Normally, if I see the phrase “fun for the whole family” in a game’s description, I know to leave it for people who don’t actually enjoy playing games…or have families. I learned long ago that “fun for the whole family” is what people say when they can’t come up with anything of meaning. “Fun for the whole family” is the entertainment equivalent of “It tastes like chicken.”
Rune Raiders doesn’t taste like chicken. It has some legit, unique selling points, and it’s a game you should check out despite your family’s tastes.
What is it?
Rune Raiders takes a unique approach to turn-based strategy gaming. Your characters actually are runes, each with his/her strengths and abilities. Your elf can shoot far, but has no close-range attack. The heroine has good distance, but only straight ahead. The centaur has two shots and strong defense, but is expensive.
Your goal is to move these heroes (12 types in all) up the game board, turn by turn, defeating enemies and collecting treasure along the way.
How does it work?
After purchasing the heroes to take with you, you place their runes on the board to strategically take advantage of their strengths. Every time you move the team in a certain direction or shift a single rune’s position, it’s considered a move. The fewer moves you take, the better your score.
Once placed, you tap buttons to move the team up, left or right. Each move allows them to attack an enemy within range (indicated by red shading), and to instigate an enemy move/attack. You can also elect to stay put but still attack. Your advancement strategy will be dictated by the enemies you’re facing (who also have varying degrees of attacks, of course) and the obstacles along the way.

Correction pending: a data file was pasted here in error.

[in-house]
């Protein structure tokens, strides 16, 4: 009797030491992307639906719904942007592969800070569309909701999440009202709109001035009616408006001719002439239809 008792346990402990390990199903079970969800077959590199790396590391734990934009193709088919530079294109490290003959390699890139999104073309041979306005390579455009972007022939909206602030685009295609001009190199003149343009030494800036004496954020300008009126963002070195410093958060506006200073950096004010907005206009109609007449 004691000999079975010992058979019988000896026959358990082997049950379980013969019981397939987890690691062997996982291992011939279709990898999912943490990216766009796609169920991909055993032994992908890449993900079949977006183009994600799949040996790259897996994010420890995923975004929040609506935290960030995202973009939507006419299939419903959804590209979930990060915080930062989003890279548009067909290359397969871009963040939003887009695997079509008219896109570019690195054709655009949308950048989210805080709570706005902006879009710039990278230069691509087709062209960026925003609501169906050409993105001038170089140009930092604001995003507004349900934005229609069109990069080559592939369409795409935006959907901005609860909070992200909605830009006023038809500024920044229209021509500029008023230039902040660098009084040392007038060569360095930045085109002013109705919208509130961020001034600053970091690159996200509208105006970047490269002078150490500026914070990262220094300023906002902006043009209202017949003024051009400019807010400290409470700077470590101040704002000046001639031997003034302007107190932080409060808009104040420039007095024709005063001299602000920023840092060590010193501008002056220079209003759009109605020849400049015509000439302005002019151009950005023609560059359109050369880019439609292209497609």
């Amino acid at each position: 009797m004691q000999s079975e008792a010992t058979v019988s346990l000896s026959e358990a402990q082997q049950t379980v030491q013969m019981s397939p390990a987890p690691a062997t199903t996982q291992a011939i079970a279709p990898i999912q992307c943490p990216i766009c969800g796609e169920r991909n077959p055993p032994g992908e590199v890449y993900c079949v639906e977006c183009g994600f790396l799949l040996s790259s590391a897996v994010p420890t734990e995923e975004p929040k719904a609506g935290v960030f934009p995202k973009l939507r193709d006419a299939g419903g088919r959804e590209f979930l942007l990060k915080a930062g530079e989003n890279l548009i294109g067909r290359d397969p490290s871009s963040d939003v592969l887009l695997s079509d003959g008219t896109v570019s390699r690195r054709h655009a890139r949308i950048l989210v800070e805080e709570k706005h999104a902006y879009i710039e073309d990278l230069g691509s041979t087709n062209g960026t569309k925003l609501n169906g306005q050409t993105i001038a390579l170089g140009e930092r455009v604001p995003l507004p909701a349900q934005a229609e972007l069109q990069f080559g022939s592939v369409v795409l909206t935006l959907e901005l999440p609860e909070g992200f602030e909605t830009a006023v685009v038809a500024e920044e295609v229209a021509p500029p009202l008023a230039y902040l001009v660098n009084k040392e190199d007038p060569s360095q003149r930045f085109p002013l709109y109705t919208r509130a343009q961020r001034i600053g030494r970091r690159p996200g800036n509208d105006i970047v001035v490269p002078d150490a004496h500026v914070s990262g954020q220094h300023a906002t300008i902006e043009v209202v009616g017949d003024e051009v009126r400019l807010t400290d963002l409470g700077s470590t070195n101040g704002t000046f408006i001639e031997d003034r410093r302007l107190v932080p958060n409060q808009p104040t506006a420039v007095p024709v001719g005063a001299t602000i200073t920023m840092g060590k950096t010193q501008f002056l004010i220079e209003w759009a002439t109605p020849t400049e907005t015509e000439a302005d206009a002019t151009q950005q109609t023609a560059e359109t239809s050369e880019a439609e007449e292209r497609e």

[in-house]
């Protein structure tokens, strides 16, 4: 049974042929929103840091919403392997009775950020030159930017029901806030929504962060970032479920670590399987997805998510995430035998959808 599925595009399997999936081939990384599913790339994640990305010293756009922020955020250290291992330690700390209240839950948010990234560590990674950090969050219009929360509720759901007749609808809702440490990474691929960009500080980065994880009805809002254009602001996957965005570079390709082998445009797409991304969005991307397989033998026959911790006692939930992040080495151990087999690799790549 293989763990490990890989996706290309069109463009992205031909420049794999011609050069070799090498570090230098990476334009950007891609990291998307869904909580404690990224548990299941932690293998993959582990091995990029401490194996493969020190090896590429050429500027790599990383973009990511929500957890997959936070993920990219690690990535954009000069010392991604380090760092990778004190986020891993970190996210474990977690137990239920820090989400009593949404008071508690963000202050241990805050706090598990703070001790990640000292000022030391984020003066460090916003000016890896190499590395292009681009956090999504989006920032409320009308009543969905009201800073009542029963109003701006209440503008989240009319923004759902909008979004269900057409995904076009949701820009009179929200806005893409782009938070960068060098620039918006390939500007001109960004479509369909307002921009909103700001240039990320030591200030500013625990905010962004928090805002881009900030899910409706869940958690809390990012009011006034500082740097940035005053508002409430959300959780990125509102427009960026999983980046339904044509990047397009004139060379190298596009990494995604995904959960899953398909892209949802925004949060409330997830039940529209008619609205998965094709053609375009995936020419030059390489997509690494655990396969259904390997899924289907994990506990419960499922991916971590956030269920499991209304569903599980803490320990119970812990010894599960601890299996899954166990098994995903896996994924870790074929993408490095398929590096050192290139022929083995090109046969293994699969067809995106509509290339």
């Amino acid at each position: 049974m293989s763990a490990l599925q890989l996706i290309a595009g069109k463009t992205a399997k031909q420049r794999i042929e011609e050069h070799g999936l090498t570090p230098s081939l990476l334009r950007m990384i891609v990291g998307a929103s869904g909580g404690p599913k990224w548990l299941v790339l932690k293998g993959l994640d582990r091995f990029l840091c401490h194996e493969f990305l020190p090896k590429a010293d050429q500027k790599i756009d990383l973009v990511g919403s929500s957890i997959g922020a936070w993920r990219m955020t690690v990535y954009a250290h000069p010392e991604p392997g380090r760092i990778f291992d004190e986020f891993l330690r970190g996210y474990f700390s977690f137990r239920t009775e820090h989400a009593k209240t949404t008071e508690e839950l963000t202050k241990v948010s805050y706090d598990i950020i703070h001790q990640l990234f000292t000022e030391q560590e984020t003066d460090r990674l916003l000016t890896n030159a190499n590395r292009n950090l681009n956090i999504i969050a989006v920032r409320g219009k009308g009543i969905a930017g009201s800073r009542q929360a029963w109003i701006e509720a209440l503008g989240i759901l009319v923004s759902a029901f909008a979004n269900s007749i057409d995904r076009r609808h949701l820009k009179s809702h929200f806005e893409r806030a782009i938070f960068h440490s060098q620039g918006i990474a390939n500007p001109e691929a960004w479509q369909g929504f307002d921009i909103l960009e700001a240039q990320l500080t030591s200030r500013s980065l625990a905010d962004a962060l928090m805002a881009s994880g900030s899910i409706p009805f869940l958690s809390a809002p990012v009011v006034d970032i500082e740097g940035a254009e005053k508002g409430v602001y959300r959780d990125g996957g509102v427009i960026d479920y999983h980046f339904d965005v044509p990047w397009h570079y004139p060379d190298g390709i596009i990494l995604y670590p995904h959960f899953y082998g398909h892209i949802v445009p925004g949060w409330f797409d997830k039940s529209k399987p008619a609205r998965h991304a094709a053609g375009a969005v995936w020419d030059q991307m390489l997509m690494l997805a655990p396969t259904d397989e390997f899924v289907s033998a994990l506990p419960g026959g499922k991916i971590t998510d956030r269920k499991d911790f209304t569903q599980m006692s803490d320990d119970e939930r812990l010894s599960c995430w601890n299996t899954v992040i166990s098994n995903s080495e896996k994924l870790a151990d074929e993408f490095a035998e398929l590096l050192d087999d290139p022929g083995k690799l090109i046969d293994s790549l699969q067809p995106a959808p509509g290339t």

The good news is that if a character dies, he/she can be resurrected for gold. The bad news is that spending your hard earned money this way means you’ll have less to hire your next round of heroes. Thankfully, hero upgrades are free, as you just have to move over them on the game board with the hero you want to upgrade. Each hero can be upgraded six times, and you determine the order of the upgrades.
Is it contagious?
Rune Raiders requires a good deal of patience. Although the game is easy to learn and play, coming up with the proper strategy is not quite so simple. The levels require a good deal of thought, and you end up with a bigger challenge than you’d expect from the game’s description and fun, cartoonish presentation.
But that’s a good thing. My kids got frustrated with it, while I enjoyed the depth and unique approach to turn-based strategy gaming. Perhaps a little more story and little less humor would’ve been better, but no matter…the heroes for hire approach works on a level by level basis. All this game really needs is multiplayer action, with an opponent controlling the monsters. For now, though, strategy gamers should still check this one out. You may find, like I did, that Rune Raiders tastes better than chicken.